Give A Donation, Ask For Naming Rights

Nov 3, 2015

Back in July, Joan Weill, the wife of Citigroup billionaire Sandy Weill, announced that they would donate $20 million to a small, cash-strapped school called Paul Smith's College in New York's Adirondack Mountains with one big string attached: She insisted that the school would have to be renamed in her honor, to be known forever as Joan Weill-Paul Smith's College.

"I got a lot of wonderful letters that were sent to me personally by alums and students and of course members of the faculty and the board, understanding why this was happening," Weill says.

Our Ideas series is exploring how innovation happens in education.

As one of the biggest, most successful tech companies, Google can hire pretty much anyone it wants.

Accordingly, the company tends to favor Ph.D.s from Stanford and MIT. But, it has just partnered with a for-profit company called General Assembly to offer a series of short, noncredit courses for people who want to learn how to build applications for Android, Google's mobile platform. Short, as in just 12 weeks from novice to employable.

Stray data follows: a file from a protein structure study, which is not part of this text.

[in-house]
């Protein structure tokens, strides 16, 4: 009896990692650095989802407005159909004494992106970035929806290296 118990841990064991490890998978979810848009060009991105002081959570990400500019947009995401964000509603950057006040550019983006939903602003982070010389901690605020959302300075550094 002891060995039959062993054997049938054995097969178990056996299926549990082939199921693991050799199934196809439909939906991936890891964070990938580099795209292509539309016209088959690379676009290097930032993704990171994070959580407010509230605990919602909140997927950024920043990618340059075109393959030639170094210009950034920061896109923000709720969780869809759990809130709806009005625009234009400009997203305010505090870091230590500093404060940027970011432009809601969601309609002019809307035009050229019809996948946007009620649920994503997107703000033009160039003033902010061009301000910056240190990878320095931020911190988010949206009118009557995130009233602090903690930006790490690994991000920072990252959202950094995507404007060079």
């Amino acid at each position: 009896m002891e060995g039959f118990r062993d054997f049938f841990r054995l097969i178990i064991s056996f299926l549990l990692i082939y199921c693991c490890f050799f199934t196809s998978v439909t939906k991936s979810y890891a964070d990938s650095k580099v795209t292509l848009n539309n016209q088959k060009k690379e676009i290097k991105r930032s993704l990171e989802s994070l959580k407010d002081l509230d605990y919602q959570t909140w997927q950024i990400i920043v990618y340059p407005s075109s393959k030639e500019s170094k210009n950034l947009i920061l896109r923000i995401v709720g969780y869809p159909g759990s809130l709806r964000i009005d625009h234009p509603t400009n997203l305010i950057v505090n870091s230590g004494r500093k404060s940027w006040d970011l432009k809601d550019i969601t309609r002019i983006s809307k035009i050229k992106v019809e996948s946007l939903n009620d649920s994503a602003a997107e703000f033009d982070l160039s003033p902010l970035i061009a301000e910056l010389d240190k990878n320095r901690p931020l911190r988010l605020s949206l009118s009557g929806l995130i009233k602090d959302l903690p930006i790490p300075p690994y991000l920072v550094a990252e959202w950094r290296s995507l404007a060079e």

From El Salvador to Lebanon to Nepal, NPR has been exploring the lives of 15-year-old girls around the world. But what's it like to be 15 in the U.S.? To find out, NPR's Michel Martin spoke with three sophomore girls at Montgomery Blair High School in Silver Spring, Md.

Our Tools of the Trade series is exploring some of the icons of schools and education.

My editor, Steve Drummond, isn't that old of a guy. He's from Michigan — Wayne Memorial High School, class of '79.

But when he starts talking about backpacks, he dips into a "back in my day" tone that makes you think of a creaky rocking chair and suspenders: "You know, Lee, when I was in school, no one had a backpack!

Jolene Ivey, Farajii Muhammad, and Ordale Allen join the Barbershop to discuss the video of the South Carolina student being disciplined by a deputy, Black Lives Matter interrupting a Clinton rally and news that processed meats are carcinogenic.

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Less than two years after being named Alabama's Teacher of the Year, Ann Marie Corgill resigned her post this week, citing her frustration with bureaucracy. After Corgill was moved from teaching second grade to fifth, she was told she wasn't qualified to teach fifth-graders.

In January, Corgill was named one of four finalists for the National Teacher of the Year award. She is a 21-year teaching veteran whose story — and candid resignation letter — has made waves in the education community and beyond.

This week's viral videos of a Columbia, S.C., deputy's push-the-chair-over-and-drag-the-student arrest of a 16-year-old high school girl in her classroom has refocused attention on the expanding role of police in schools, "zero tolerance" discipline policies and the disproportionate punishment of minorities.

The world of children's lit has always traded in grisly topics — children's literature scholar Jerry Griswold deems "scariness" one of the five elemental themes of the genre.